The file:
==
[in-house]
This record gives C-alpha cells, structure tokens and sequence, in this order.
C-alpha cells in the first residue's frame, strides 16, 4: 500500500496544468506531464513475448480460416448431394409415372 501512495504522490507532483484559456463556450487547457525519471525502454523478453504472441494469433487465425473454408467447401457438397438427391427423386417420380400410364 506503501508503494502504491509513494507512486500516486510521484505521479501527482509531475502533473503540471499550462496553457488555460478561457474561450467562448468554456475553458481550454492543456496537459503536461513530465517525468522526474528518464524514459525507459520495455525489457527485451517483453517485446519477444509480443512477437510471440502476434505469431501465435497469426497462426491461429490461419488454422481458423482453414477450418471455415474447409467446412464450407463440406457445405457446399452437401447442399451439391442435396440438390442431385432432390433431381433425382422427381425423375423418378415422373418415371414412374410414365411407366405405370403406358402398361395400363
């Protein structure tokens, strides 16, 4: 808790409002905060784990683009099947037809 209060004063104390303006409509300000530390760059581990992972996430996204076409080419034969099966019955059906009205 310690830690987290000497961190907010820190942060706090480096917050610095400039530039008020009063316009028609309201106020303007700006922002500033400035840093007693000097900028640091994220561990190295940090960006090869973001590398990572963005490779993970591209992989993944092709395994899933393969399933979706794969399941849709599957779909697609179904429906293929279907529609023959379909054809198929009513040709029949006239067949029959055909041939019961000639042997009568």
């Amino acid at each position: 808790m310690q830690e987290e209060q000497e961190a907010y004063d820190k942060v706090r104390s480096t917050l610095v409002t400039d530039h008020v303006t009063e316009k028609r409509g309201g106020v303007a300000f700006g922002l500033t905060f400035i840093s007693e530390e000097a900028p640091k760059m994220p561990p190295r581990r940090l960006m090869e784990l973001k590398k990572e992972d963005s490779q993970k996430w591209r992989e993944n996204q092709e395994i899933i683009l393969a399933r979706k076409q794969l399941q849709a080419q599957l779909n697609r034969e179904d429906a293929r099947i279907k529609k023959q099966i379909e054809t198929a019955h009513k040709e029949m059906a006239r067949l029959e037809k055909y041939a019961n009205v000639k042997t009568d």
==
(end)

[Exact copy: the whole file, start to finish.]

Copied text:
[in-house]
This record gives C-alpha cells, structure tokens and sequence, in this order.
C-alpha cells in the first residue's frame, strides 16, 4: 500500500496544468506531464513475448480460416448431394409415372 501512495504522490507532483484559456463556450487547457525519471525502454523478453504472441494469433487465425473454408467447401457438397438427391427423386417420380400410364 506503501508503494502504491509513494507512486500516486510521484505521479501527482509531475502533473503540471499550462496553457488555460478561457474561450467562448468554456475553458481550454492543456496537459503536461513530465517525468522526474528518464524514459525507459520495455525489457527485451517483453517485446519477444509480443512477437510471440502476434505469431501465435497469426497462426491461429490461419488454422481458423482453414477450418471455415474447409467446412464450407463440406457445405457446399452437401447442399451439391442435396440438390442431385432432390433431381433425382422427381425423375423418378415422373418415371414412374410414365411407366405405370403406358402398361395400363
């Protein structure tokens, strides 16, 4: 808790409002905060784990683009099947037809 209060004063104390303006409509300000530390760059581990992972996430996204076409080419034969099966019955059906009205 310690830690987290000497961190907010820190942060706090480096917050610095400039530039008020009063316009028609309201106020303007700006922002500033400035840093007693000097900028640091994220561990190295940090960006090869973001590398990572963005490779993970591209992989993944092709395994899933393969399933979706794969399941849709599957779909697609179904429906293929279907529609023959379909054809198929009513040709029949006239067949029959055909041939019961000639042997009568």
């Amino acid at each position: 808790m310690q830690e987290e209060q000497e961190a907010y004063d820190k942060v706090r104390s480096t917050l610095v409002t400039d530039h008020v303006t009063e316009k028609r409509g309201g106020v303007a300000f700006g922002l500033t905060f400035i840093s007693e530390e000097a900028p640091k760059m994220p561990p190295r581990r940090l960006m090869e784990l973001k590398k990572e992972d963005s490779q993970k996430w591209r992989e993944n996204q092709e395994i899933i683009l393969a399933r979706k076409q794969l399941q849709a080419q599957l779909n697609r034969e179904d429906a293929r099947i279907k529609k023959q099966i379909e054809t198929a019955h009513k040709e029949m059906a006239r067949l029959e037809k055909y041939a019961n009205v000639k042997t009568d």